Eyelash pit viper
Description: Eyelash pit vipers (also known as Eyelash Mountain Viper, Schlegel’s Palm Viper,Horned Palm Snake, and Eyelash Palmpitviper) are a venomous pit viper that may be identified by 2-3 sharp, spiny scales over each eye giving them the appearance of eyelashes. It it were not for this unique, and bizarre, characteristic, the Eyelash pit viper would be difficult to identify. The Eyelash pit viper’s color is highly variable, from bright yellow, red, brown, or green over its entire body to reddish-yellow spots throughout the body. There is even one variety that is pink.
Characteristics: The Eyelash pit viper has a wide, triangular shaped head with eyes that have vertical pupils It has large, hypodermic needle like fangs that fold back into its jaw. The modified scales above its eyes look very much like eyelashes. Although the colors can vary greatly throughout its lifetime, the most common color though, is green, yellow, or red. The snakes colors vary throughout its lifetime.
It has an irritable disposition. It will strike with little provocation. Its venom is hemotoxic, causing severe tissue damage. Deaths have occurred from the bites of these snakes.
The Eyelash pit viper is largely nocturnal. It feeds on small rodents, frogs, lizards, and small birds.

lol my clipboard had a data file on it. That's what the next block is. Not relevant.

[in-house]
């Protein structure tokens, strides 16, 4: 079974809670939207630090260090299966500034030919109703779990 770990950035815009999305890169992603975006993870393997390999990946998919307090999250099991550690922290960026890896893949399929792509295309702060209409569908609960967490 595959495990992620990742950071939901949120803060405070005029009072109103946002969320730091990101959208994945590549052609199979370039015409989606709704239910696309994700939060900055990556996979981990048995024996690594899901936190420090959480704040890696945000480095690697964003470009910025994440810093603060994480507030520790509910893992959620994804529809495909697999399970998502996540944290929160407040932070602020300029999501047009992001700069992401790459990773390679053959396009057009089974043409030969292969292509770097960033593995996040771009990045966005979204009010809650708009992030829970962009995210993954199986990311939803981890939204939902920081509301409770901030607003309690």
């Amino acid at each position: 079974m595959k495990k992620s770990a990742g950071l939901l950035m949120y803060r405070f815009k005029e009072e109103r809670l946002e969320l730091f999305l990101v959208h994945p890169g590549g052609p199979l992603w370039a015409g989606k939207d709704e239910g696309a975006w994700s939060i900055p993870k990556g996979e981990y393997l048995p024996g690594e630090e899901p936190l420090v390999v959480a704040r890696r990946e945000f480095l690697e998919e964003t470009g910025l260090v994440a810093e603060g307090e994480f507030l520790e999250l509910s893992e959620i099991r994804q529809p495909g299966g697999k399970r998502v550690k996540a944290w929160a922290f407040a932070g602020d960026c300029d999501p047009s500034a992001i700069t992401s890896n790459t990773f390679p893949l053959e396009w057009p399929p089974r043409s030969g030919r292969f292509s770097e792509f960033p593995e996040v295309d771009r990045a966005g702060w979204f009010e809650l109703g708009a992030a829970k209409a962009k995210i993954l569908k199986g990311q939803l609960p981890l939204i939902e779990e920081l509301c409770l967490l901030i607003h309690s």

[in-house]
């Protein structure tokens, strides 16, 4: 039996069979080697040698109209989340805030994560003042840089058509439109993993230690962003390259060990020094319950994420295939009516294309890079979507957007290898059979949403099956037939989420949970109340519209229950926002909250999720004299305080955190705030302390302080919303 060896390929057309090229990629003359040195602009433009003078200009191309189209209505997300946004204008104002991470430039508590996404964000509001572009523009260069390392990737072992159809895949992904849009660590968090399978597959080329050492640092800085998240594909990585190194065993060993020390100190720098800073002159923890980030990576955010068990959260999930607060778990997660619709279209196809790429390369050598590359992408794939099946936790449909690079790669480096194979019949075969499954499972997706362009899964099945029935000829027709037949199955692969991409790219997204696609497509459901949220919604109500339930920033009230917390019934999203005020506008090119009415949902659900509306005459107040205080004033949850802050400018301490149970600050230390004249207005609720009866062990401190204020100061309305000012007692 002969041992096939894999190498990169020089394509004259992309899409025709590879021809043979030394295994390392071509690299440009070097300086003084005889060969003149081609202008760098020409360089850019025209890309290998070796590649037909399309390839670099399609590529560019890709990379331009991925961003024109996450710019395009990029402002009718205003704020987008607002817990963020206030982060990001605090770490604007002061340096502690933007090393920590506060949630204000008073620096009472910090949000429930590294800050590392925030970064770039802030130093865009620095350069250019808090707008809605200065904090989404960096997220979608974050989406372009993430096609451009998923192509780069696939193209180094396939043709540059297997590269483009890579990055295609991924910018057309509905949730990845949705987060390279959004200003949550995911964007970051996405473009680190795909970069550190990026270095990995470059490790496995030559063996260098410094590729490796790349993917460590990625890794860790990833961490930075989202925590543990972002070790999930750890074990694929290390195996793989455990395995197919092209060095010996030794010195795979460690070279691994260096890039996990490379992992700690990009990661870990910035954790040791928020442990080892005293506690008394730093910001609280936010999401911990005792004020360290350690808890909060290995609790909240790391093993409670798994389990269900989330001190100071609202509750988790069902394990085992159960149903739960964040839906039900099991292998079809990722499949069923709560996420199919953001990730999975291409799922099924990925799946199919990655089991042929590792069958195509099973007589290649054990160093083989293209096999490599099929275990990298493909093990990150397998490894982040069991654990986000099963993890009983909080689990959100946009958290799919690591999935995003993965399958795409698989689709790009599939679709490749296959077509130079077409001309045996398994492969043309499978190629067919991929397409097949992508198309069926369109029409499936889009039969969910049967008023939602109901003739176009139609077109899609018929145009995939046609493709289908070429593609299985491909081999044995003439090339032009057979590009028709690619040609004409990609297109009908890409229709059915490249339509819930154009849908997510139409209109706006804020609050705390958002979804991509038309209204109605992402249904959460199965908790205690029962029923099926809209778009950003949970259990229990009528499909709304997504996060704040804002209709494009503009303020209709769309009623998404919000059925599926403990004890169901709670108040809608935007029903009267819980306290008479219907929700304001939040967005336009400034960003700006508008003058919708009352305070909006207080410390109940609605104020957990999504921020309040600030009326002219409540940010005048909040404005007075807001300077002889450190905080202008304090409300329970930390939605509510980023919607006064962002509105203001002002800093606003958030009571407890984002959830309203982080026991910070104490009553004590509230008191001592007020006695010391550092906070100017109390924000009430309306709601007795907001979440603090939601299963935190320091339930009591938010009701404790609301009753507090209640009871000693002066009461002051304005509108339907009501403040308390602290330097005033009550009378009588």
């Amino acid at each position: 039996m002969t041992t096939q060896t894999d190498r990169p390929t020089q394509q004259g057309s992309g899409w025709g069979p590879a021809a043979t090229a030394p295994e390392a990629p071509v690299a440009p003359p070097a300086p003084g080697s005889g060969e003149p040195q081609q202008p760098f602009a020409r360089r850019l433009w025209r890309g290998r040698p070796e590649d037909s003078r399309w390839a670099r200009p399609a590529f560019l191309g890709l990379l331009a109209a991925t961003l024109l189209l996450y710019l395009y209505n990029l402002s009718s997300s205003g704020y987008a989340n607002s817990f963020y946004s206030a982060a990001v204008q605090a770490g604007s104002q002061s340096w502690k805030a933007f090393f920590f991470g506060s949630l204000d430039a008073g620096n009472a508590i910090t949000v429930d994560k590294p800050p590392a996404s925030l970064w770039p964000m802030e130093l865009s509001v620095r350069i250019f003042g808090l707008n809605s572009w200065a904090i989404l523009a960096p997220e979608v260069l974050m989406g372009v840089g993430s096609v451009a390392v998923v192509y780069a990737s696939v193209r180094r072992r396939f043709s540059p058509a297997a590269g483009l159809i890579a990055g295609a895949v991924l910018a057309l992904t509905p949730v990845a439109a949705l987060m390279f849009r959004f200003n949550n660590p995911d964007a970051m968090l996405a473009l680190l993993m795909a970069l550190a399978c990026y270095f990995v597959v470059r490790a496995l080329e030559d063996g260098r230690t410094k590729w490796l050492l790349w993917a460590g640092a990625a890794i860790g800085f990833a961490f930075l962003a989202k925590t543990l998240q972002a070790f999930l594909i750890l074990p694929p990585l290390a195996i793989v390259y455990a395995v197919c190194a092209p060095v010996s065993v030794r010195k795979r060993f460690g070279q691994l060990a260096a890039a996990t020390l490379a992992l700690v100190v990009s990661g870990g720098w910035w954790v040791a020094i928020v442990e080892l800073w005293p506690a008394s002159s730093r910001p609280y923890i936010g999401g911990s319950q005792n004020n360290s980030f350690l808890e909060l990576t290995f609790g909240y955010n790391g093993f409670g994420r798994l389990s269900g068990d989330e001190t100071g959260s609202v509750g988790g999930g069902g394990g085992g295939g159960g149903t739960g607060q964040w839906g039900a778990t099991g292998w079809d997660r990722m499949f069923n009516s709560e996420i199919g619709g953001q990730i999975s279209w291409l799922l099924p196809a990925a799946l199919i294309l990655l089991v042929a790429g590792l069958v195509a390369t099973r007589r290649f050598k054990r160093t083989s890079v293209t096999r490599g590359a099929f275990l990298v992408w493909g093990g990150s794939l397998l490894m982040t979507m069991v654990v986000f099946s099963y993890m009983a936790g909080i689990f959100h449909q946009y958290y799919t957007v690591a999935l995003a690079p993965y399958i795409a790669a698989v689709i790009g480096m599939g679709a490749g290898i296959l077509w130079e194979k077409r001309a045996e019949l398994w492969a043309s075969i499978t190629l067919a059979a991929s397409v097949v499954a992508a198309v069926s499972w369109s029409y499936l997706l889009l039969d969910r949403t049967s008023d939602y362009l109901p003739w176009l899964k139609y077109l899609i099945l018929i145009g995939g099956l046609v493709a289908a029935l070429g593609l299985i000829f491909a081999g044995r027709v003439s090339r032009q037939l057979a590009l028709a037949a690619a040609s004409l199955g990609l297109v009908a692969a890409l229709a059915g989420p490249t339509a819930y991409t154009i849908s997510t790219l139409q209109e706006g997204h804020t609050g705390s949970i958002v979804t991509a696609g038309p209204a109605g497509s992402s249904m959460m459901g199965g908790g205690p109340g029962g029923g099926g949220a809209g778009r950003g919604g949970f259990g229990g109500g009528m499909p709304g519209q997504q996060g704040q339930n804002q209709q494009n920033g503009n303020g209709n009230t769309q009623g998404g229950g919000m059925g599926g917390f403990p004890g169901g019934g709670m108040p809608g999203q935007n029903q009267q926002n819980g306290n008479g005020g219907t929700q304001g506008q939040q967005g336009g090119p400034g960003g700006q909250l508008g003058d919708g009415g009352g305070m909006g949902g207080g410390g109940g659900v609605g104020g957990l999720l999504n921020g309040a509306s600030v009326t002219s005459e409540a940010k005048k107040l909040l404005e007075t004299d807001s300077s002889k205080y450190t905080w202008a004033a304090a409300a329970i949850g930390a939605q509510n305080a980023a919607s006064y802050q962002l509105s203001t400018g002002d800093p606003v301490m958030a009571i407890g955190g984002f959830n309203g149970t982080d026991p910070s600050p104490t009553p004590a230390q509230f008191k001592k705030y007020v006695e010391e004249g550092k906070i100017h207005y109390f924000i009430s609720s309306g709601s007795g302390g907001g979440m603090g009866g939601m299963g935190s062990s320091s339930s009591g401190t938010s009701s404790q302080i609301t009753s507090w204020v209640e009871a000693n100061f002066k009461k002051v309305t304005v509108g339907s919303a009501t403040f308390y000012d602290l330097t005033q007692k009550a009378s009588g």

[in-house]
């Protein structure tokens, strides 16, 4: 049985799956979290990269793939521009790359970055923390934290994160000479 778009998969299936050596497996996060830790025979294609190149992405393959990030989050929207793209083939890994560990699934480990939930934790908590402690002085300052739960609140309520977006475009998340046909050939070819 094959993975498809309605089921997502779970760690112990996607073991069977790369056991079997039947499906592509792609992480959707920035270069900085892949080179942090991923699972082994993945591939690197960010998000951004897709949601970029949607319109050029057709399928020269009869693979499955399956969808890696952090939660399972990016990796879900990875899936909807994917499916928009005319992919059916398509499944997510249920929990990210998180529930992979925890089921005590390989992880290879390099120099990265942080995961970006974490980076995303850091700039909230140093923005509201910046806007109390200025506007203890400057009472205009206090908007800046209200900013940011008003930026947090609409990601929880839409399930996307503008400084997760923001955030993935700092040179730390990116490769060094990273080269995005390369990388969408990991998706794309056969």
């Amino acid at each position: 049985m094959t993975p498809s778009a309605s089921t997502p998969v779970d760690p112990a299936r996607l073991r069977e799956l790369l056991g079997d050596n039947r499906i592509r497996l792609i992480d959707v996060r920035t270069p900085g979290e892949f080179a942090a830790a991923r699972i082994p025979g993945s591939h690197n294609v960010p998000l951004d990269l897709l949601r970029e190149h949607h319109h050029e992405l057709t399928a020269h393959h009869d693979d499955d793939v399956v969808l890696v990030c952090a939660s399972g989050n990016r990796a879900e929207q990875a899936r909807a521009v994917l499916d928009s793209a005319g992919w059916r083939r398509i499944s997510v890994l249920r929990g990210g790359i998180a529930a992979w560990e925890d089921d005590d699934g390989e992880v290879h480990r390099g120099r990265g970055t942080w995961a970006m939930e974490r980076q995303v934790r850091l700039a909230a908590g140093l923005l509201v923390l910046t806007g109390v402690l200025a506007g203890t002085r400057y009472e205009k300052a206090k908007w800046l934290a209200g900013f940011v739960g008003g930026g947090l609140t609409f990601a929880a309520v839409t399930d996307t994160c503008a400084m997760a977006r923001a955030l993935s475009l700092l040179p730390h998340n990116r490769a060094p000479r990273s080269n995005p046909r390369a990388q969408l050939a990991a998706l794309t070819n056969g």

Symptom:The Eyelash pit viper has very long fangs. The bite, which leaves distinct puncture wounds, can be quite painful. Bites produce mild to moderate swelling and possibly mild blistering although baby bites may be no worse than a mosquito bite.
Treatment: There are few recorded bites from the Eyelash pit viper. When they have bitten, they tend to not release much venom. Fluid may accumulate around the bite and the injured person may experience mild shock. Immobilize the injured limb and treat as you would a normal snake bite treatment.
Habitat: The Eyelash pit viper prefers lower altitudes, humid, tropical areas with dense trees. Tree-loving species found in rain forests; common on plantations and in palm trees. The Eyelash pit viper is a arboreal snake that seldom comes to the ground. It feels more secure in low-hanging trees where it waits patiently for tree frogs and birds. They often return the a common “ambush site” year after year.
Since it spends much of its time in trees, it is a dangerous species because most of its bites occur on the upper extremities. They will sometimes wiggle their tail in an attempt to give it the appearance of a small worm to use as bait.
They will typically be found near permanent sources of water.
Length: Average 45 centimeters (18 inches), maximum 75 centimeters (30 inches). It is one of the smallest poisonous snakes in South America.
Distribution: Found from southern Mexico to through Central America and into northern South America (Colombia, Venezuela) but have been known to slip into banana shipments and transferred to other parts of the world. They can also be found in Costa Rica, Panama, Ecuador, and Peru.